Scientists head for spring rendezvous with walruses

Posted: Sunday, May 26, 2002

ANCHORAGE (AP) -- Scientists are hoping to find a few carcasses during their trek this week to Round Island off Alaska's coast, where walruses spend the summer eating, belching and male bonding.

The scientists want to find carcasses so that they can try out a veterinary crossbow on dead animals before they turn to live subjects.

The veterinary crossbow could be a real lifesaver. Scientists are hoping it will be an alternative to drugging the Bristol Bay behemoths -- a tricky procedure that too often ends in death.

Chad Jay and Dave Tessler, two U.S. Geological Survey scientists in Anchorage, and Joel Garlich-Miller, a scientist with the U.S. Fish and Wildlife Service, will spend more than a week on the island where males congregate in the summer, packed in like, well, sardines.

''They are lying every which way,'' Tessler said. ''They are belching and flatulating and pooping on each other's heads.''

Tessler can't wait.

''When they are piled together and snug in close, it looks wonderful. I want to crawl in there and lie there, but one would roll over and you would be crushed.''

It won't be all fun and games. There's serious science to do to. The scientists are working on getting more accurate population numbers in an effort to determine if stocks are healthy. The study requires attaching transmitters to walruses.

The trick with the veterinary crossbow will be adjusting it so that the anchor for the transmitter is delivered to the right spot between the walruses' thick, tough hide and the blubber. The transmitter is attached to a thin line that runs outside the walrus' body.

In past years, the scientists have had to anesthetize the walruses so they can attach transmitters to their tusks. The transmitters provide dive data so counters can compensate for walruses that are underwater and missed during the aerial surveys.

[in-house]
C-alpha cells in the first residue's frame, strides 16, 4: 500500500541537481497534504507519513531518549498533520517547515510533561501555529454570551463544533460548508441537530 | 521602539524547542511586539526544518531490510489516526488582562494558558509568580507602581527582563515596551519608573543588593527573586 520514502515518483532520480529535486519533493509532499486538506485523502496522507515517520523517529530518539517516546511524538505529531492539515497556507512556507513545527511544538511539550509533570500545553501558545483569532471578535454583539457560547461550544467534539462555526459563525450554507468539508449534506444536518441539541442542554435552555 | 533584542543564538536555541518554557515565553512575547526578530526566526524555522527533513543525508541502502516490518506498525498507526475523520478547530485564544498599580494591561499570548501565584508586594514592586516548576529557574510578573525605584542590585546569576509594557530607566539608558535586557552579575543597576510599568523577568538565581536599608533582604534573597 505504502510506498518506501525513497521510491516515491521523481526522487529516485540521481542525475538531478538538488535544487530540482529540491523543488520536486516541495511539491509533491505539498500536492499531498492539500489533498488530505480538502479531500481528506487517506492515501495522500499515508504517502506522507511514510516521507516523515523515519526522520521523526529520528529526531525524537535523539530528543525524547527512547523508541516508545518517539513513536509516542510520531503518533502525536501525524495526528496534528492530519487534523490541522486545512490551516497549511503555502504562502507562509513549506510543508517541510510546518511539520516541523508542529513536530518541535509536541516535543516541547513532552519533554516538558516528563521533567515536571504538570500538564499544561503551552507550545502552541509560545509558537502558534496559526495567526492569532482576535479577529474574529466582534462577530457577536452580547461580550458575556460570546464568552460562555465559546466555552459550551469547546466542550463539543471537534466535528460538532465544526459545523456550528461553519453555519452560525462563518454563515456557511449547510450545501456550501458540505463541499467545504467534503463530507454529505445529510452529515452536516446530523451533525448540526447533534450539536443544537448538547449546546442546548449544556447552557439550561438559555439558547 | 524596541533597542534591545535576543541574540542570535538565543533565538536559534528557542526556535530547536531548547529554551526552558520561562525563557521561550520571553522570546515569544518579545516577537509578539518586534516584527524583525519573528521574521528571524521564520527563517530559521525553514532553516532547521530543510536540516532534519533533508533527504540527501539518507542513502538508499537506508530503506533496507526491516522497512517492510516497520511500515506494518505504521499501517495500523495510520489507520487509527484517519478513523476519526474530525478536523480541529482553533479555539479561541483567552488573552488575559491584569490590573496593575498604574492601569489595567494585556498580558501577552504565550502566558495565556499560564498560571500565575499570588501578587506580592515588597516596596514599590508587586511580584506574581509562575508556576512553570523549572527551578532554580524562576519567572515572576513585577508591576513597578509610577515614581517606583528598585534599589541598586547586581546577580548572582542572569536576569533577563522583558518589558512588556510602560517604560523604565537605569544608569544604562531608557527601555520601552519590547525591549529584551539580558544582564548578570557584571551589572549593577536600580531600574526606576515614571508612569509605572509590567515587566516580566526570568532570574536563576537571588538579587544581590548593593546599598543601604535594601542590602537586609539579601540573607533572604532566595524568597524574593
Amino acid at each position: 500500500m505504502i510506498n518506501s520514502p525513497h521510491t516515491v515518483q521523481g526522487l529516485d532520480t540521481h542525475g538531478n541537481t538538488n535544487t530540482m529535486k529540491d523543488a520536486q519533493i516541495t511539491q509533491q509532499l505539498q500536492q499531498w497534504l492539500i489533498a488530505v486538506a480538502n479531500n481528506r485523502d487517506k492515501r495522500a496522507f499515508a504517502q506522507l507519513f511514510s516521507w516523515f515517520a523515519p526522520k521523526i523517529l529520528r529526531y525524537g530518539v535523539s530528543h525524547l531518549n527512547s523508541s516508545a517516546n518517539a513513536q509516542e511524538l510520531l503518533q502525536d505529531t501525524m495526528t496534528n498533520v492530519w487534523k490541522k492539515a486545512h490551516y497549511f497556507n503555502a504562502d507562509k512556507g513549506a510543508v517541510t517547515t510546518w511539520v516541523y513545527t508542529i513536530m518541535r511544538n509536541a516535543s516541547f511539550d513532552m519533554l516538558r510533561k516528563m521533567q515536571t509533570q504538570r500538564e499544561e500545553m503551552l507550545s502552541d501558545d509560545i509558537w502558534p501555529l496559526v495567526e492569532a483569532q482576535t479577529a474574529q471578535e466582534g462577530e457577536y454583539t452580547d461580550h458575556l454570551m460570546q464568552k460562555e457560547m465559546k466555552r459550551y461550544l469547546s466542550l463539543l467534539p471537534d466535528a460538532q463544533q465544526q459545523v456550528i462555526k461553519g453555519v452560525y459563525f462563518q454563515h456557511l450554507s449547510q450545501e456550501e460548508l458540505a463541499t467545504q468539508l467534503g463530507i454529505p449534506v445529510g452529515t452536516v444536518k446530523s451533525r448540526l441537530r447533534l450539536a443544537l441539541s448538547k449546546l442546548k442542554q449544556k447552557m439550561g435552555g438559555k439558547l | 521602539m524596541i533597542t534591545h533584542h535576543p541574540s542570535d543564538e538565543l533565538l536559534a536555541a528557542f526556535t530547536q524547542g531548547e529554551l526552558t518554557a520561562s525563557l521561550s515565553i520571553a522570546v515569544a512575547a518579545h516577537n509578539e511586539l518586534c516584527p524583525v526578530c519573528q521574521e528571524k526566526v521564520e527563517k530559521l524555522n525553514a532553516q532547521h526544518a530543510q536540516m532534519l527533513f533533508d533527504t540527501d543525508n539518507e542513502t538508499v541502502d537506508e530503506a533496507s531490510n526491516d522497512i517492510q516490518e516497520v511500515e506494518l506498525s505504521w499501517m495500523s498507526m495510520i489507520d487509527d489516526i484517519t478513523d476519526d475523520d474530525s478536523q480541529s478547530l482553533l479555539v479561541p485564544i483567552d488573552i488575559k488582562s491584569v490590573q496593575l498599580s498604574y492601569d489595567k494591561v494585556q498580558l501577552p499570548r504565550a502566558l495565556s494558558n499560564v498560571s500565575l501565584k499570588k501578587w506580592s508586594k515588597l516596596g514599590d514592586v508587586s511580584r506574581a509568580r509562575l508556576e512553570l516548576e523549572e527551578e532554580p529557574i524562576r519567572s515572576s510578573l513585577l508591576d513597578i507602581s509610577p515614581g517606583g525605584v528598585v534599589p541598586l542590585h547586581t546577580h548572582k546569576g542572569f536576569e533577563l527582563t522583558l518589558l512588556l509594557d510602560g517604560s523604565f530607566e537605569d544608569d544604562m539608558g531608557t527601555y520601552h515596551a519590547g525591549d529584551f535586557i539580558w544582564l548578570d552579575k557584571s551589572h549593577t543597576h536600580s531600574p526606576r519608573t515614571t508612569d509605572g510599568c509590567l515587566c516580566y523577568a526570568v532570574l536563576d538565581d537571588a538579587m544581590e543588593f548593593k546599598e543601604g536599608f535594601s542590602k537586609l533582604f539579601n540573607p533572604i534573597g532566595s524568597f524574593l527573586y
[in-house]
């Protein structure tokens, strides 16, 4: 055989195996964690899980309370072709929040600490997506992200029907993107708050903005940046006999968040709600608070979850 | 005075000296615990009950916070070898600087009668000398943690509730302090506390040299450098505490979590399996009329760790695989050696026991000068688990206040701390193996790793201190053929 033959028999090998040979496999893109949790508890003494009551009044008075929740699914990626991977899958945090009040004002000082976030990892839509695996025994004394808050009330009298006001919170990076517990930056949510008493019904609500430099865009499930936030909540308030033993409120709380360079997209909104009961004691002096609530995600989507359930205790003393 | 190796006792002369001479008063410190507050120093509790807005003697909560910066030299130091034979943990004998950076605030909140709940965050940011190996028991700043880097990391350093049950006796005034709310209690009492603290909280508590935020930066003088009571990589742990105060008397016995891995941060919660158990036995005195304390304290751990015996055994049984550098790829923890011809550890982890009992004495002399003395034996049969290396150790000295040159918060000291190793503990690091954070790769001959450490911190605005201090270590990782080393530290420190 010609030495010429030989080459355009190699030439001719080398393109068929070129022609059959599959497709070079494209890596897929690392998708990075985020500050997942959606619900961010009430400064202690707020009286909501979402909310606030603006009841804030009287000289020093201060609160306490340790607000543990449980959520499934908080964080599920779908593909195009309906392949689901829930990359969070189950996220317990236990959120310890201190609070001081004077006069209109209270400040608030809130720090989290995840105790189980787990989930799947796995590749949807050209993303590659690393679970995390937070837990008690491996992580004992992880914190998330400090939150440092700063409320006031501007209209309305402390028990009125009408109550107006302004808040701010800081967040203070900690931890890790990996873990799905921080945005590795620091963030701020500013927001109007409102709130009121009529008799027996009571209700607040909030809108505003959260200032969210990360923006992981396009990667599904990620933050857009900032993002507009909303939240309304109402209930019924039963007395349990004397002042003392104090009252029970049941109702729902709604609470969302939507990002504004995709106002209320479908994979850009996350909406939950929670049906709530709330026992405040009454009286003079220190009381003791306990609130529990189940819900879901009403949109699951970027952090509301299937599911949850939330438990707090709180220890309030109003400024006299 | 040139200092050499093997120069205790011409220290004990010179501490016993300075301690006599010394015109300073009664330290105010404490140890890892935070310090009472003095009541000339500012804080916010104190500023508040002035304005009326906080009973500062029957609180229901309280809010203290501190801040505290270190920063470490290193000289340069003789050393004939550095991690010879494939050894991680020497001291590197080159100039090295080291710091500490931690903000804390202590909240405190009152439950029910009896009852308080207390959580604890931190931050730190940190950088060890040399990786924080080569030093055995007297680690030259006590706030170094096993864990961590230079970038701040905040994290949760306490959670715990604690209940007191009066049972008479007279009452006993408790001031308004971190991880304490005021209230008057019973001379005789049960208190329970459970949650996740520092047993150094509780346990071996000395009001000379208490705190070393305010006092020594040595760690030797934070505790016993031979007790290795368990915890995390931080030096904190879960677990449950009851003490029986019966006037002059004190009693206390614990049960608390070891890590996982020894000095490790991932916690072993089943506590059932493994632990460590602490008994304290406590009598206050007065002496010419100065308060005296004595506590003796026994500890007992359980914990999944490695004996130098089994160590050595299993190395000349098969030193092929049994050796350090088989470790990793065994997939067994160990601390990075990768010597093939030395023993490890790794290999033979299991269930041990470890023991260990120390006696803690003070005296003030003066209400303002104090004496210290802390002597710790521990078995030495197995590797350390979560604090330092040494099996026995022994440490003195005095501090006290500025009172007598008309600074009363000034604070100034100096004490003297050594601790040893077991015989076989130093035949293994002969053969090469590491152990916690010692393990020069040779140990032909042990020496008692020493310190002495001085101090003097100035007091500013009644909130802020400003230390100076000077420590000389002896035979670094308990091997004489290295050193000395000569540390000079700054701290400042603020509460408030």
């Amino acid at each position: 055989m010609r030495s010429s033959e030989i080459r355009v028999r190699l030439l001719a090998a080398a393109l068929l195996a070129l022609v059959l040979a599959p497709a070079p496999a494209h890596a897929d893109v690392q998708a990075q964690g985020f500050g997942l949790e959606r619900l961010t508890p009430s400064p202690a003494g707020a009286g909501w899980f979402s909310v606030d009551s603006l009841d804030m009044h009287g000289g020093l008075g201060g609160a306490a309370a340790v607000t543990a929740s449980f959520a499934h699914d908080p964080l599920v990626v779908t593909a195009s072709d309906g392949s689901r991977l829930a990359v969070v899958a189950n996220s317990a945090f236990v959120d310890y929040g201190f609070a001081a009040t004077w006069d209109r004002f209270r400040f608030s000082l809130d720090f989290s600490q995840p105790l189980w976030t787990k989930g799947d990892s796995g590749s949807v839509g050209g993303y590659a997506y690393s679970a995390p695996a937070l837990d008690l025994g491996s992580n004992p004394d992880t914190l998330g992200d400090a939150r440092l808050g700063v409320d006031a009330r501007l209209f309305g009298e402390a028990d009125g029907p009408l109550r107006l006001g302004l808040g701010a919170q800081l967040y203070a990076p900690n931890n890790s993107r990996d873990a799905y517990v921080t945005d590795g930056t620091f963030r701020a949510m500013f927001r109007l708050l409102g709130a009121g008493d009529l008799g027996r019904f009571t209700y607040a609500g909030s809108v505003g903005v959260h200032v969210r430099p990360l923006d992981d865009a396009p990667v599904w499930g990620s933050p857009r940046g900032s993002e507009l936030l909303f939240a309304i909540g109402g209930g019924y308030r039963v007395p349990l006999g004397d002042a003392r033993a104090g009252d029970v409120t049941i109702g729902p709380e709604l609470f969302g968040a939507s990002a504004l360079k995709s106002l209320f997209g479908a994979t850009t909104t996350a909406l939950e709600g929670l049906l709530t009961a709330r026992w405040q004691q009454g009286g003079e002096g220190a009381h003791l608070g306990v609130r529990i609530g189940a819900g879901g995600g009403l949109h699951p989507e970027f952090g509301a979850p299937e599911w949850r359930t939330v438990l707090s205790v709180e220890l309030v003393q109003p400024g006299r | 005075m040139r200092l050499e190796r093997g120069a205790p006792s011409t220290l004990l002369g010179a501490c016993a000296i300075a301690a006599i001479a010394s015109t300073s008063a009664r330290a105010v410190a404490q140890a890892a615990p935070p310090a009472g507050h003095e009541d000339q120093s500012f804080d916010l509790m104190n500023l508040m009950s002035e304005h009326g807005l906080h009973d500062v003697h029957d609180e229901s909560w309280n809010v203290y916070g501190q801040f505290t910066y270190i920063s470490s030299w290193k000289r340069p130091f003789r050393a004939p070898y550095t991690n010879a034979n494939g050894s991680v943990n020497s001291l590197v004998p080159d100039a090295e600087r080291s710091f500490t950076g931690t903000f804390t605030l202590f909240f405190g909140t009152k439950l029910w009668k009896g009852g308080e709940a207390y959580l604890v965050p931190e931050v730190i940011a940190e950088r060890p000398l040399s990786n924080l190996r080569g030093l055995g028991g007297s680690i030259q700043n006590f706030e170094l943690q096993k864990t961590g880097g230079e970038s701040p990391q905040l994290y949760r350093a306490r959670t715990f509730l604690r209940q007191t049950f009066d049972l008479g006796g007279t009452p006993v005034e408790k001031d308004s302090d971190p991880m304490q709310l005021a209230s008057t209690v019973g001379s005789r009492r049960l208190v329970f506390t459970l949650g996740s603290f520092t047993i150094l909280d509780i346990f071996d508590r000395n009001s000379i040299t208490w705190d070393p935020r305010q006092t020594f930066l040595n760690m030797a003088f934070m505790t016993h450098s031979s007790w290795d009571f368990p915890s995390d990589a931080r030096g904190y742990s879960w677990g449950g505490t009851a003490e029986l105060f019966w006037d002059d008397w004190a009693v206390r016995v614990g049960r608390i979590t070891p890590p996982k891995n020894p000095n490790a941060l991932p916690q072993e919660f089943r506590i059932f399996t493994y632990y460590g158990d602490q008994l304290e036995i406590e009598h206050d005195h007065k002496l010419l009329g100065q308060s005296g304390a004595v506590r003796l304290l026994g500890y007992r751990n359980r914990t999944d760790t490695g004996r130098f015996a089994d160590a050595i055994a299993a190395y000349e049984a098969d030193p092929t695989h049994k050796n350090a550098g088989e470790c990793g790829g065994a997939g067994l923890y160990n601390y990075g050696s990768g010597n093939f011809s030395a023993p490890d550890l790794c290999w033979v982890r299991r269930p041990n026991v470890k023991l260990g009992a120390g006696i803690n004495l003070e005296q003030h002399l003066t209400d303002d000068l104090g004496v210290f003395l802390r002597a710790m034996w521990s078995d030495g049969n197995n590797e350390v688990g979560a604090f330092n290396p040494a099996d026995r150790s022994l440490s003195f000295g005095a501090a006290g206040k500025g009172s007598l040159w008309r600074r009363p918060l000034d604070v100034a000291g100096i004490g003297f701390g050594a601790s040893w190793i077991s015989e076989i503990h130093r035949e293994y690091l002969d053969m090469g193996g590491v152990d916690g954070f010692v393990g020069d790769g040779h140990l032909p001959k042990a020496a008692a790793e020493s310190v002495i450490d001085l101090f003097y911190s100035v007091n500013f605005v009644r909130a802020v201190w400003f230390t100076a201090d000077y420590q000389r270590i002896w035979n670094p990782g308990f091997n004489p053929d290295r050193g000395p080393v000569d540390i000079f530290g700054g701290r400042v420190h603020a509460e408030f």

But drugging walruses comes at a high price. Since 1995, Jay has darted 112 walruses. Of those, 15 percent have died. Scientists believe the drugs may be interfering with a complicated respiratory system that allows walruses to stay underwater for nearly 10 minutes at a time.

''When we are darting them with this drug, we are interfering with this system and they can't recover normally as they would,'' Jay said.

The scientists also will be using standard crossbows to collect tissue for DNA sampling to get more information on whether there are walrus subgroups. The samples will be collected with arrows equipped with small cutting heads.

The scientists are using standard crossbows for this part of the study because they are easier to use than the veterinary crossbow and cheaper.

The standard crossbow takes two types of arrows, one that is floatable for animals hauled out on the ice or in the water. The other is tethered for land use.

The hefty males, which can weigh up to 4,000 pounds, will barely feel it when struck, Jay said. The arrows will bite in and then bounce off.

''These are very small nicks,'' he said. ''We're expecting they might pick up their heads, look around and go back to sleep again.''

If the standard crossbow can be used to collect tissue samples quickly from hundreds or thousands of animals, it could lead to a large-scale population study of Pacific walrus across their entire range from the northern Chukchi Sea to the southern Bering Sea.

''There is so much information we can gain,'' Tessler said. ''It would be so exciting if it would work.''

The last count of Pacific walruses was done 12 years ago, and because of ice conditions that year is considered unreliable, Jay said. The study put the number at about 200,000. A 1985 study put the number at 220,000. Estimates have ranged from 200,000 to nearly 240,000 over the last quarter century.

No commercial hunting of Paciific walrus is allowed. In 2001, 1,240 walruses were killed for subsistence, according to Fish and Wildlife.

Since 1995, Jay has been working mostly with male walruses summering in Bristol Bay. This summer he also plans to spend three weeks attaching transmitters to females hauled out on the ice further north in the Chuckchi Sea.

For the time being, the old method of anesthetizing the walruses to attach transmitters to the tusks will have to be used until the crossbows can be further tested.

''The hopes is to see if we can deploy these transmitters without having to capture these animals,'' Jay said. ''It would be a nice alternative.''



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